With the Proms season in full swing in venues across the UK, we were delighted to be joined by 30 young musicians and their tutors from North Lincolnshire at our recent BBC Ten Pieces Prom at the Royal Albert Hall.
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Let’s get one thing clear. Howard Blake has written plenty besides the music to the The Snowman. The septuagenarian British composer reminds me of this himself in no uncertain terms when we speak; not that I need it: the Royal Philharmonic Orchestra is doing a good job of that already, having scheduled a concert this September devoted to Blake’s orchestral output.
Thirty young musicians from North Lincolnshire played to a worldwide audience when they took a curtain call with the Royal Philharmonic Orchestra at London’s Royal Albert Hall.
The students from the North Lincolnshire Music Support Service Centre, based at Frederick Gough School in Bottesford, were left starry-eyed after making their debut at the BBC Proms before more than 4,000 fans on Sunday (July 23).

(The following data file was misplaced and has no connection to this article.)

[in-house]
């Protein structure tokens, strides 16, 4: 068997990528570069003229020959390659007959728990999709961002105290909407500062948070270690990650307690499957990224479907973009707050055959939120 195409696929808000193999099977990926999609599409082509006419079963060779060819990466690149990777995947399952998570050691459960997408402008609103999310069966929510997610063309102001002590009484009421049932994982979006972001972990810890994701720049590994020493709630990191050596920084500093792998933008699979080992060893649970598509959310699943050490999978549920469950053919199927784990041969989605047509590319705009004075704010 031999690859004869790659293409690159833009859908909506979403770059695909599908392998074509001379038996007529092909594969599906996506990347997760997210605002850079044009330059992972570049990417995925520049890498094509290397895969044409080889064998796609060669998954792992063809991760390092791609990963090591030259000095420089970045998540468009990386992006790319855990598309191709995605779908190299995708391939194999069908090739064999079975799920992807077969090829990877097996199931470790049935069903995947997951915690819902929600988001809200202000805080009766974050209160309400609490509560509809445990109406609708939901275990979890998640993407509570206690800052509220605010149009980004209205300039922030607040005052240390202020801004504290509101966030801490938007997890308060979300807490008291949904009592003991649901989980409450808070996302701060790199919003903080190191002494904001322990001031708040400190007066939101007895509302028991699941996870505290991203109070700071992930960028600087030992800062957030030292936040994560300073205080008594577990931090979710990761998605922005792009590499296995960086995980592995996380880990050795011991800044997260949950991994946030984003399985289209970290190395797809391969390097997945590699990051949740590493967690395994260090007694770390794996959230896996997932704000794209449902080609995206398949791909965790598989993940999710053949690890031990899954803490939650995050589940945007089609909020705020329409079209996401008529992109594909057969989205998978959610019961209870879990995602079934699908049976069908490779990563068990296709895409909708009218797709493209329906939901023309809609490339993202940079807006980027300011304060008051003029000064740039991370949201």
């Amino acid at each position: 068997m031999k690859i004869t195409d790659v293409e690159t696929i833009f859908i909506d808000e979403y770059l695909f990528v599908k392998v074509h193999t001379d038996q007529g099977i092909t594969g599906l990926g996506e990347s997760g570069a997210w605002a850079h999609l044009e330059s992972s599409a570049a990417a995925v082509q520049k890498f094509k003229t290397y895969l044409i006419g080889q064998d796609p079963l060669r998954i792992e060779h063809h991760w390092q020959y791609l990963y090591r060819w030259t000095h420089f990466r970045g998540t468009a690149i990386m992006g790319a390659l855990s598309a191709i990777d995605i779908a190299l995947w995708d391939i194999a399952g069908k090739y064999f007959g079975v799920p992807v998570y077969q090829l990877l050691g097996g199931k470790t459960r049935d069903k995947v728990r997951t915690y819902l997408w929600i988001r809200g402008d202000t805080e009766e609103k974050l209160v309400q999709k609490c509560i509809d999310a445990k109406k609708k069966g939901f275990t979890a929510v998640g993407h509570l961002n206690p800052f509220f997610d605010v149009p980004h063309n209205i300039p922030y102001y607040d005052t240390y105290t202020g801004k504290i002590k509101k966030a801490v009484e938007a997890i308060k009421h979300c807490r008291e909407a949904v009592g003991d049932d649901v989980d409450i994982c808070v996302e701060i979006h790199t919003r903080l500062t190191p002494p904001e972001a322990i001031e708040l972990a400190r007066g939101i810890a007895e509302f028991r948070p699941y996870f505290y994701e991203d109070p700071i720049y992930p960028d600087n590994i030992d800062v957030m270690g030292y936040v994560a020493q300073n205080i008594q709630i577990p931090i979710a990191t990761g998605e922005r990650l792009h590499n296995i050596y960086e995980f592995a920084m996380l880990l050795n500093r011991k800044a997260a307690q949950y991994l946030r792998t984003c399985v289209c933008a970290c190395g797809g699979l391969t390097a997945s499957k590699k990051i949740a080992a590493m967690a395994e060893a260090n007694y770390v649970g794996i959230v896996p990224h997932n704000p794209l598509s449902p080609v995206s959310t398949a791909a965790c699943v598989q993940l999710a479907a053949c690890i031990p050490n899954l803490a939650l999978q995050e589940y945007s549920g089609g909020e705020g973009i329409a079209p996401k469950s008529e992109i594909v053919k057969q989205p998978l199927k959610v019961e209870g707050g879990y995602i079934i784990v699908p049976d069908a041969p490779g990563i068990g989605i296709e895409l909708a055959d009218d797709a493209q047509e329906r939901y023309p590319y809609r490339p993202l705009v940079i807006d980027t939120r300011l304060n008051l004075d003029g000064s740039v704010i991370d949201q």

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“Ten Pieces presents Sir Henry’s Magnificent Musical Inspirations” declared the programme of this children’s Prom. The reference was to the BBC’s classical music education programme “Ten Pieces”, which has so far reached four million people. That’s a great result, but to name something called “Ten Pieces” as “presenter” of a Prom containing 14 pieces seemed very odd. Sometimes, the BBC’s obsession with branding gets out of hand.